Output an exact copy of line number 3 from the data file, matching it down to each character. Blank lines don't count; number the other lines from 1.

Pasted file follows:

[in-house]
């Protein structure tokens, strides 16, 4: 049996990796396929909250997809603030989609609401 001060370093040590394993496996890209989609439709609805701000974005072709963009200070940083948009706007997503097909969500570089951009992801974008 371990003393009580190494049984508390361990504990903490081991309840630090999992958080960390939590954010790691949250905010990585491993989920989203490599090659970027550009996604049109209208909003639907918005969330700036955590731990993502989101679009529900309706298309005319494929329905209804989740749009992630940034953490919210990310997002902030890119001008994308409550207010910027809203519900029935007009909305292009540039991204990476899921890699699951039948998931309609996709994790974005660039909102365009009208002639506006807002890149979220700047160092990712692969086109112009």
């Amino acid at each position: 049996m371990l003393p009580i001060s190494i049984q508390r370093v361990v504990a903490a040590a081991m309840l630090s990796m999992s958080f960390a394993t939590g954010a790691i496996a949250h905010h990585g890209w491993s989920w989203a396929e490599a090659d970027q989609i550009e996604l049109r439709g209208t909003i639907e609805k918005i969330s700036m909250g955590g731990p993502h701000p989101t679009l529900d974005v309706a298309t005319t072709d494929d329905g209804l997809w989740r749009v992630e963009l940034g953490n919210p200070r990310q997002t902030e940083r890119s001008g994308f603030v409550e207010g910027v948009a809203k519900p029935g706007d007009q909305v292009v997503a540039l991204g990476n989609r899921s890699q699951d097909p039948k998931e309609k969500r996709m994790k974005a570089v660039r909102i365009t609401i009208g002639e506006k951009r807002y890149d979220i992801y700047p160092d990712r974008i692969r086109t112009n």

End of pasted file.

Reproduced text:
């Amino acid at each position: 049996m371990l003393p009580i001060s190494i049984q508390r370093v361990v504990a903490a040590a081991m309840l630090s990796m999992s958080f960390a394993t939590g954010a790691i496996a949250h905010h990585g890209w491993s989920w989203a396929e490599a090659d970027q989609i550009e996604l049109r439709g209208t909003i639907e609805k918005i969330s700036m909250g955590g731990p993502h701000p989101t679009l529900d974005v309706a298309t005319t072709d494929d329905g209804l997809w989740r749009v992630e963009l940034g953490n919210p200070r990310q997002t902030e940083r890119s001008g994308f603030v409550e207010g910027v948009a809203k519900p029935g706007d007009q909305v292009v997503a540039l991204g990476n989609r899921s890699q699951d097909p039948k998931e309609k969500r996709m994790k974005a570089v660039r909102i365009t609401i009208g002639e506006k951009r807002y890149d979220i992801y700047p160092d990712r974008i692969r086109t112009n």